Top end gear will be entirely an in-house affair for Canon until they start losing pros in large enough numbers *expressly for sensor reasons* (DR, resolution, etc.).

Most pros could not care less about the slight dynamic range differences between sensors.

Absolutely, you are correct, but landscape shooters would love more low-ISO DR.  It seems the D800/800E/810 + that epic 14-24 lens is a great landscape combination for Nikon in that regard.  Don't get me wrong, I love the new 16-35 F/4L IS on my 5D3, but the majority of landscape stories I read / videos I see tout that Nikon combination as the one to beat.

I personally hope Canon does not expend too many resources on making tiny improvements to sensors. There are much bigger threats out there (light field cameras, for example, represent a much bigger threat because they are truly disruptive technology).

Agree that lightfield tech could become powerfully disruptive someday, but I think most people would argue that mirrorless will be far more disruptive in the mid-term.

- A

141
I honestly don't think Canon will be using a Sony-manufactured sensor. Even if it is a "Canon-designed" sensor, it just doesn't seem like either Canon nor Sony would work together as competitors like that. I think Canon is also WAAAY too prideful to step out and even try that...given the last interview with Masaya Maeda where he basically bold-faced lied about the state of their sensor tech.


+1 

Pride pride pride.  Top end gear will be entirely an in-house affair for Canon until they start losing pros in large enough numbers *expressly for sensor reasons* (DR, resolution, etc.).

I don't put stock in DXO's thoughts about Canon's sensors, but there is a fundamental argument that higher resolution and higher DR (at lower ISO) is a weak point for Canon's most demanding users.  But the fact that the 5D3 is still sitting near its original asking price some 2.5 years later says that it's still a very desirable camera (or Canon is losing its shirt to make a point about protecting price). 

But there must come a point where everything else that Canon does well -- that epic stable of glass, CPS, the ergonomics, reliability, access to massive third-party ecosystem of products, etc. -- could eventually be overpowered by a concern over Canon's sensors.  Canon's sky is not falling by any means, but if I'm an executive at Canon, the "Threats of losing pros" on my SWOT list would be as follows:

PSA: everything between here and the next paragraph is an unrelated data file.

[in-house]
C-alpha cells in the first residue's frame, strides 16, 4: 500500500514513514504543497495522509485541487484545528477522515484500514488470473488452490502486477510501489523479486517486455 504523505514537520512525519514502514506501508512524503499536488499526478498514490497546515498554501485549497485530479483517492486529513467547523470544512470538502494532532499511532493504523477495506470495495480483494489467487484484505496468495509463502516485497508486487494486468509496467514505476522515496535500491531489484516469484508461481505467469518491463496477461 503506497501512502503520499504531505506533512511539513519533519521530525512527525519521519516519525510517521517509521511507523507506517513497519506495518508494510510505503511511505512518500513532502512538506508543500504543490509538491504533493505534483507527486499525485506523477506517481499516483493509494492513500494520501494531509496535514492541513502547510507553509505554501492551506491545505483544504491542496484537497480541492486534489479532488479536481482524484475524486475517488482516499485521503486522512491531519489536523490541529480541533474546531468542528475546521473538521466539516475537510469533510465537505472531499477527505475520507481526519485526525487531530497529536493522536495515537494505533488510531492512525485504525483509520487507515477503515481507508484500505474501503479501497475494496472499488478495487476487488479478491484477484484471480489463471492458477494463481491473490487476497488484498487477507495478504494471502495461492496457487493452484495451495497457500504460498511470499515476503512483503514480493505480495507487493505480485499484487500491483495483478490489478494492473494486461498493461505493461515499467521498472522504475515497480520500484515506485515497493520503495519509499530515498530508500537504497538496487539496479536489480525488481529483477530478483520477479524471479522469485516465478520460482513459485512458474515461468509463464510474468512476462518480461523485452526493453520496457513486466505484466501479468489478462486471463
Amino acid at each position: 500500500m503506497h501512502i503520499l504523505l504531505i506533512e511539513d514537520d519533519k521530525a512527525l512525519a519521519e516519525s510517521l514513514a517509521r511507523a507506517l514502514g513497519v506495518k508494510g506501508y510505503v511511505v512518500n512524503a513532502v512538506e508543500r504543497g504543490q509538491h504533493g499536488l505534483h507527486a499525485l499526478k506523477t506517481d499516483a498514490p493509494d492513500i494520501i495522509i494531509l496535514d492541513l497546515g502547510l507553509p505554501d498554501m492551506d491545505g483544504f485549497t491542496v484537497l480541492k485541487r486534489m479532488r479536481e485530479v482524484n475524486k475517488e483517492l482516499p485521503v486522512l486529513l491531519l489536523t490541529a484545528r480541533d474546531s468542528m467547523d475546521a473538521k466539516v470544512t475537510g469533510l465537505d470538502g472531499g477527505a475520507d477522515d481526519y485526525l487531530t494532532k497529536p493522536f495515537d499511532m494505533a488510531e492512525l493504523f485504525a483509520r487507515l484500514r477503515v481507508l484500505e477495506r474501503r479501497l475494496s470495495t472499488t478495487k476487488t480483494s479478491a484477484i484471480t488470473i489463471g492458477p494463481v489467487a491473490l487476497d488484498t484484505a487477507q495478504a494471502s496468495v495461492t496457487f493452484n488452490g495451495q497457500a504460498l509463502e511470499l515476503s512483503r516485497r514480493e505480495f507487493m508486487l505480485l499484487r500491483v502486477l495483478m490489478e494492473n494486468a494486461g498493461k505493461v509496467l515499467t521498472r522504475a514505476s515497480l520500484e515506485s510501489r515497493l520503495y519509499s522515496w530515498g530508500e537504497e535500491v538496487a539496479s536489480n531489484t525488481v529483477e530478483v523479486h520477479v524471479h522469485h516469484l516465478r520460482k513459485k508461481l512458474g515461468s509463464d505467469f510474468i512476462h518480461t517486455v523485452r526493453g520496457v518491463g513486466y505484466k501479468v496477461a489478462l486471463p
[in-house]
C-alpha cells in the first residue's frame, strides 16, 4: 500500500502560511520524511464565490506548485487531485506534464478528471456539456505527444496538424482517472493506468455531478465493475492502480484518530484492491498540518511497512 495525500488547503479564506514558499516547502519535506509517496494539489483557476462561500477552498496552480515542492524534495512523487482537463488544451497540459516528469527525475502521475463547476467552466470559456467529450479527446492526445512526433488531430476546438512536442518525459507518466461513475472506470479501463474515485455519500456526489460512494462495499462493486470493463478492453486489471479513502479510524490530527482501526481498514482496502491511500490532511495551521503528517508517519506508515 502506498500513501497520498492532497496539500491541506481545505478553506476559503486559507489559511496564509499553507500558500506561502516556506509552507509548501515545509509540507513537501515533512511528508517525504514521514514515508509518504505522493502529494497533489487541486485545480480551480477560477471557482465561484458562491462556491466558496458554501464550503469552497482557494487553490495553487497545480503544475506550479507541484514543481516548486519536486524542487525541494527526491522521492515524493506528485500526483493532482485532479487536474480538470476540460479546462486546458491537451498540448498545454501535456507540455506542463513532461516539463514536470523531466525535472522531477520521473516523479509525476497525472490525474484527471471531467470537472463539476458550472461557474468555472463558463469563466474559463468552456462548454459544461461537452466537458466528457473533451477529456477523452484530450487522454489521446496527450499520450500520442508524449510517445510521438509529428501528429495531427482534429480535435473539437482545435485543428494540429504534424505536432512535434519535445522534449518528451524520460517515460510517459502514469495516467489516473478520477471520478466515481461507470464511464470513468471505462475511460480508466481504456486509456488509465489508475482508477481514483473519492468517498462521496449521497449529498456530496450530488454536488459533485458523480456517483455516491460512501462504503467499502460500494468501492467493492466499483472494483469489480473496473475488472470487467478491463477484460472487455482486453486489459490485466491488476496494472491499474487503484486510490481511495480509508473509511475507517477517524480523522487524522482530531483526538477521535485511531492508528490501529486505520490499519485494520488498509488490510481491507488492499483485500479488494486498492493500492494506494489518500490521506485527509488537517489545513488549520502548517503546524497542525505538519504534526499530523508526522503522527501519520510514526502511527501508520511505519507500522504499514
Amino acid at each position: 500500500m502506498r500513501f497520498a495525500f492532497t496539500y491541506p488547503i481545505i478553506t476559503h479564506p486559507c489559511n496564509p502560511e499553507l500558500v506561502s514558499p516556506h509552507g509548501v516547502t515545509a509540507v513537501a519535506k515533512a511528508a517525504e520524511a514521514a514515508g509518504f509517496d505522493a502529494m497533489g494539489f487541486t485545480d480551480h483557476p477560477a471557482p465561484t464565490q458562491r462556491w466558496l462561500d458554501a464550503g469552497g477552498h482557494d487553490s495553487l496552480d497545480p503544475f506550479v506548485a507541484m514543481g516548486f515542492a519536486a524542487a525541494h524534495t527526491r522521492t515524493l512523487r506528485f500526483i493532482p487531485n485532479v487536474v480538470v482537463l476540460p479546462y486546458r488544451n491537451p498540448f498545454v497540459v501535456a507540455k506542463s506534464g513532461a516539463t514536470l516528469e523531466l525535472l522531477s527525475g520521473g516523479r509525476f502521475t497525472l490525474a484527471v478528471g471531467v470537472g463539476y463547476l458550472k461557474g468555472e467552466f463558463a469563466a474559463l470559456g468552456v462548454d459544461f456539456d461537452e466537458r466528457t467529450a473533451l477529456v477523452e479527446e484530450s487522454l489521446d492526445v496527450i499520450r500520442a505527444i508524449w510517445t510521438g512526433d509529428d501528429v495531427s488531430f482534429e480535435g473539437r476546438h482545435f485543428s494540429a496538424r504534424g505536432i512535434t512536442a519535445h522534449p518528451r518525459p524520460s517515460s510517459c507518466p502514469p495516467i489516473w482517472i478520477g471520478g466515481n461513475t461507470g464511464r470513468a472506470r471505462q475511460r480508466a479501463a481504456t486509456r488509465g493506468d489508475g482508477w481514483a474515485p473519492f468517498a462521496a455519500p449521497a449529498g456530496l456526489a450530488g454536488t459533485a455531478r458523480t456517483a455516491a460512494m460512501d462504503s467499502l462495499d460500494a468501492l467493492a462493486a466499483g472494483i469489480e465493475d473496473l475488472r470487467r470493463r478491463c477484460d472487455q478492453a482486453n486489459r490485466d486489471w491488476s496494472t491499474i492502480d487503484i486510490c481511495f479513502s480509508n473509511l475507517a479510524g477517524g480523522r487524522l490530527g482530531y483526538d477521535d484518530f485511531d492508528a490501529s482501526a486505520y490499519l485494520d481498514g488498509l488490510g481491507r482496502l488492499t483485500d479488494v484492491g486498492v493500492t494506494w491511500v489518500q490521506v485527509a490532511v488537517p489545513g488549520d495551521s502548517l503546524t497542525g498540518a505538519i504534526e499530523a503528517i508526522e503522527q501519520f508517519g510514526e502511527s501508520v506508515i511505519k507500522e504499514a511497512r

• The sensor.
  • The sensor.
  • The sensor.
  • That silly mirrorless thing we're supposed to be working on.
  • The sensor.

:P

- A

142
EOS Bodies / Re: DPR Adds Studio Samples for EOS 7D Mark II
« on: October 29, 2014, 10:21:27 AM »
Anyone know how DPR converted the RAWS? I assume latest DPP but without knowing for sure (and what settings were used) this all seems rather like the initial 5D3 threads, inaccurate.

Regards

Agree, so many unknowns here.  I strongly prefer Bryan Carnathan's mouseover samples like these he did for the 5D3 back in 2012, where he lists all settings:

http://www.the-digital-picture.com/Comparisons/Canon-EOS-5D-Mark-III-DSLR-Camera.aspx

Once he gets his production copy, his 7D2 data will be published quickly, so I would check back at that site.

- A

143
EOS Bodies / Re: DPR Adds Studio Samples for EOS 7D Mark II
« on: October 29, 2014, 12:48:28 AM »
Everyone's eyes are a little different with these comparisons.

I believe that we shouldn't be looking at JPG shots unless we can back out just how much NR was used, either in-camera or if any was done in post.  Based on the clear differences between the RAW shots and the JPG with this DPReview tool, it appears that the RAW files are not noise reduced and the JPGs are quite heavily noise reduced.

And as each camera body does NR slightly differently, we should be comparing RAW for the cleanest sensor comparison.